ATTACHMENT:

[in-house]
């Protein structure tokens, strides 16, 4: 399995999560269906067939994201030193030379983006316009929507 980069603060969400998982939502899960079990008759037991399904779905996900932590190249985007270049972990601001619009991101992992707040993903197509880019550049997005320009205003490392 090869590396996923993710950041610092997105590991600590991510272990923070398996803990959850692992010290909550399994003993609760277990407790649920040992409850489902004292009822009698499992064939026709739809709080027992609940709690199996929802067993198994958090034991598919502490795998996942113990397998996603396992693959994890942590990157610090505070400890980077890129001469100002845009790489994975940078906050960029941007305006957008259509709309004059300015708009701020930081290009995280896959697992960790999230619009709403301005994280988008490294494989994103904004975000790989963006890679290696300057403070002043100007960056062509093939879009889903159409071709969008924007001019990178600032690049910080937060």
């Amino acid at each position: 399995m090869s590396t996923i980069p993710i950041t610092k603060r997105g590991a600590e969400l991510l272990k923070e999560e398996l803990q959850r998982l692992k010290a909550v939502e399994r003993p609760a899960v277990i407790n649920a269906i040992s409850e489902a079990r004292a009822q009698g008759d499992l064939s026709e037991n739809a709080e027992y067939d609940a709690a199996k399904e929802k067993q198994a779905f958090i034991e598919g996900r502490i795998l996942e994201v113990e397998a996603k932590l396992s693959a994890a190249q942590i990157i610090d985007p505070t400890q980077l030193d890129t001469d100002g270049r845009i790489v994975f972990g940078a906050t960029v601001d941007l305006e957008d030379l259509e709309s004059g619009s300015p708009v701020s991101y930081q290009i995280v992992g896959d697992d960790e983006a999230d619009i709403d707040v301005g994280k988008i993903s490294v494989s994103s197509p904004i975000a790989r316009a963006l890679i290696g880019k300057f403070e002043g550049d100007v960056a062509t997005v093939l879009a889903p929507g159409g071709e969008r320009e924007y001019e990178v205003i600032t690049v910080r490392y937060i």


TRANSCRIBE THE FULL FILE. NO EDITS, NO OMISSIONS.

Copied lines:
[in-house]
């Protein structure tokens, strides 16, 4: 399995999560269906067939994201030193030379983006316009929507 980069603060969400998982939502899960079990008759037991399904779905996900932590190249985007270049972990601001619009991101992992707040993903197509880019550049997005320009205003490392 090869590396996923993710950041610092997105590991600590991510272990923070398996803990959850692992010290909550399994003993609760277990407790649920040992409850489902004292009822009698499992064939026709739809709080027992609940709690199996929802067993198994958090034991598919502490795998996942113990397998996603396992693959994890942590990157610090505070400890980077890129001469100002845009790489994975940078906050960029941007305006957008259509709309004059300015708009701020930081290009995280896959697992960790999230619009709403301005994280988008490294494989994103904004975000790989963006890679290696300057403070002043100007960056062509093939879009889903159409071709969008924007001019990178600032690049910080937060």
């Amino acid at each position: 399995m090869s590396t996923i980069p993710i950041t610092k603060r997105g590991a600590e969400l991510l272990k923070e999560e398996l803990q959850r998982l692992k010290a909550v939502e399994r003993p609760a899960v277990i407790n649920a269906i040992s409850e489902a079990r004292a009822q009698g008759d499992l064939s026709e037991n739809a709080e027992y067939d609940a709690a199996k399904e929802k067993q198994a779905f958090i034991e598919g996900r502490i795998l996942e994201v113990e397998a996603k932590l396992s693959a994890a190249q942590i990157i610090d985007p505070t400890q980077l030193d890129t001469d100002g270049r845009i790489v994975f972990g940078a906050t960029v601001d941007l305006e957008d030379l259509e709309s004059g619009s300015p708009v701020s991101y930081q290009i995280v992992g896959d697992d960790e983006a999230d619009i709403d707040v301005g994280k988008i993903s490294v494989s994103s197509p904004i975000a790989r316009a963006l890679i290696g880019k300057f403070e002043g550049d100007v960056a062509t997005v093939l879009a889903p929507g159409g071709e969008r320009e924007y001019e990178v205003i600032t690049v910080r490392y937060i």